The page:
This Can’t Be For Real…

I get it, I really do. I think arming teachers is a terrible idea, but I understand that lots of people disagree with me. When it comes to ideas like the ones we’re seeing this morning, though, we can’t possibly disagree. Does anyone really think this is a good idea? More important, the kerfuffle might tell us something about how schools work in the real world.

mini bats pa school district

The superintendent explains his plan…

Here’s what we know: Some school districts in Pennsylvania have approved plans to arm their teachers…with miniature baseball bats. You know, the kind you got as a kid when you went to a Brewers game, then left on your desk in your bedroom until finally someone threw it out or something.

The head of the local teachers’ union defended the move. As he put it,

This is a tool to have in the event we have nothing else. . . . Part of the formula now is to fight back. . . . The theory behind the attack option is to create noise, distract, or defend against an active shooter. For a classroom or office setting, this translates to books, staplers, chairs, fire extinguishers, etc. being used as defensible tools.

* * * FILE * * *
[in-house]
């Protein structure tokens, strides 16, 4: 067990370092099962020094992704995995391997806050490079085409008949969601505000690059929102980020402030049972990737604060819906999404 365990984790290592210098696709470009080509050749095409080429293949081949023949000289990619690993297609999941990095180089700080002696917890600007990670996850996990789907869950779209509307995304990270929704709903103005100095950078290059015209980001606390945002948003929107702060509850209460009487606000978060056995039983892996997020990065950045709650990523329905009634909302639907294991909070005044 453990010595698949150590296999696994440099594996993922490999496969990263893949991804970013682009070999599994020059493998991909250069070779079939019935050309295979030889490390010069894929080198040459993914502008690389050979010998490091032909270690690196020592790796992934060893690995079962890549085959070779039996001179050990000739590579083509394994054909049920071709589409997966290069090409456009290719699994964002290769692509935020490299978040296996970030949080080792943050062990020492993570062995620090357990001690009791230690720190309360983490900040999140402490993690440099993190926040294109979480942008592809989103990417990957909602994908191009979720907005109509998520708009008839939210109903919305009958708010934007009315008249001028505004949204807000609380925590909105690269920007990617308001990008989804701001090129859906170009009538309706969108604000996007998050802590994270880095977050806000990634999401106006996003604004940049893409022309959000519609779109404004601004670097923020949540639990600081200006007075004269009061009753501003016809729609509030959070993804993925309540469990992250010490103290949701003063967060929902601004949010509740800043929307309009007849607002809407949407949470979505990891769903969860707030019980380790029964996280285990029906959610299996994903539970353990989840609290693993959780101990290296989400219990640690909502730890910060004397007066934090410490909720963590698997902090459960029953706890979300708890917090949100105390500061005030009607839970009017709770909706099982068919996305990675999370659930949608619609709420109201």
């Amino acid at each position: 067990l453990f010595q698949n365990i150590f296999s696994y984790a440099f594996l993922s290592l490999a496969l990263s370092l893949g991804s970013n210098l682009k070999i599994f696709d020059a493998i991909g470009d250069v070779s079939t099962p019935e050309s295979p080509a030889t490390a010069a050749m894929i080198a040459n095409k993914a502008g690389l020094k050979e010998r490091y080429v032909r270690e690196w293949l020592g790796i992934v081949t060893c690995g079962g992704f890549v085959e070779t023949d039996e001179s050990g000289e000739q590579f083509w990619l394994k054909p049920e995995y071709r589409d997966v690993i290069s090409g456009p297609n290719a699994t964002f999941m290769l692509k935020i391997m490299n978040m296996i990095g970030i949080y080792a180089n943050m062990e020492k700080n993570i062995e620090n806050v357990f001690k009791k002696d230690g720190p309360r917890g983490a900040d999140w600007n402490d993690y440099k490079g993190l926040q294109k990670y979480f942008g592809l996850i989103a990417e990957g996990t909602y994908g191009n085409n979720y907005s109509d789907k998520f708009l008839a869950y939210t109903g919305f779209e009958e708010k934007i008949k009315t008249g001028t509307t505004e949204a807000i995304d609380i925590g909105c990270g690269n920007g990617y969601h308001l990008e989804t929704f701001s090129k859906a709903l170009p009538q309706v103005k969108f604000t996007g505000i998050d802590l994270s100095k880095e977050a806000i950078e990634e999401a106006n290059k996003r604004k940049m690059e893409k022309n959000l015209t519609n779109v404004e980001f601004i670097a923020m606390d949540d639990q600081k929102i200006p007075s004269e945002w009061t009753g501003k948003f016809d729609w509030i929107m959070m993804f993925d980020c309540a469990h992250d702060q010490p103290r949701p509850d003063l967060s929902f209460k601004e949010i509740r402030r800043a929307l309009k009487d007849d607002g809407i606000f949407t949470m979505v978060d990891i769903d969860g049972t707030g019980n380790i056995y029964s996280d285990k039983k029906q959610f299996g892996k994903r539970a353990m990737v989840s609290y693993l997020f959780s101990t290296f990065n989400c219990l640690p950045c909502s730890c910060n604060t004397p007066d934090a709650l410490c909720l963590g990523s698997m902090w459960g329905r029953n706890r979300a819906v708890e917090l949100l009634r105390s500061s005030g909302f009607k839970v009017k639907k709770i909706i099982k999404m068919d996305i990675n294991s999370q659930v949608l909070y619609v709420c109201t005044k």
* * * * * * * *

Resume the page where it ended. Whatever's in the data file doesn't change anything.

It gets even weirder. Another district in my area doesn’t give teachers sports memorabilia, but it does provide each classroom with…wait for it…buckets of rocks. When an alert SAGLRROILYBYGTH informed me of this plan, I thought it was a joke. But it seems real. Superintendent David Helsel told Reuters he planned to put buckets of rocks in every classroom. As he explained,

We didn’t want our students to be helpless victims. . . . River stones were my idea. I thought they would be more effective than throwing books or book bags or staplers.

Can they be serious? Is there any support out there for these sorts of preposterous plans?

It seems merely wacky, but this story tells us something about the way public schools often work in practice. There will be a controversial idea—evolution, sex ed, or, as in this case, arming teachers. District leaders will want to be seen taking action, but they also want to avoid controversy at all costs. The result? Half measures that veer sharply into the ridiculous.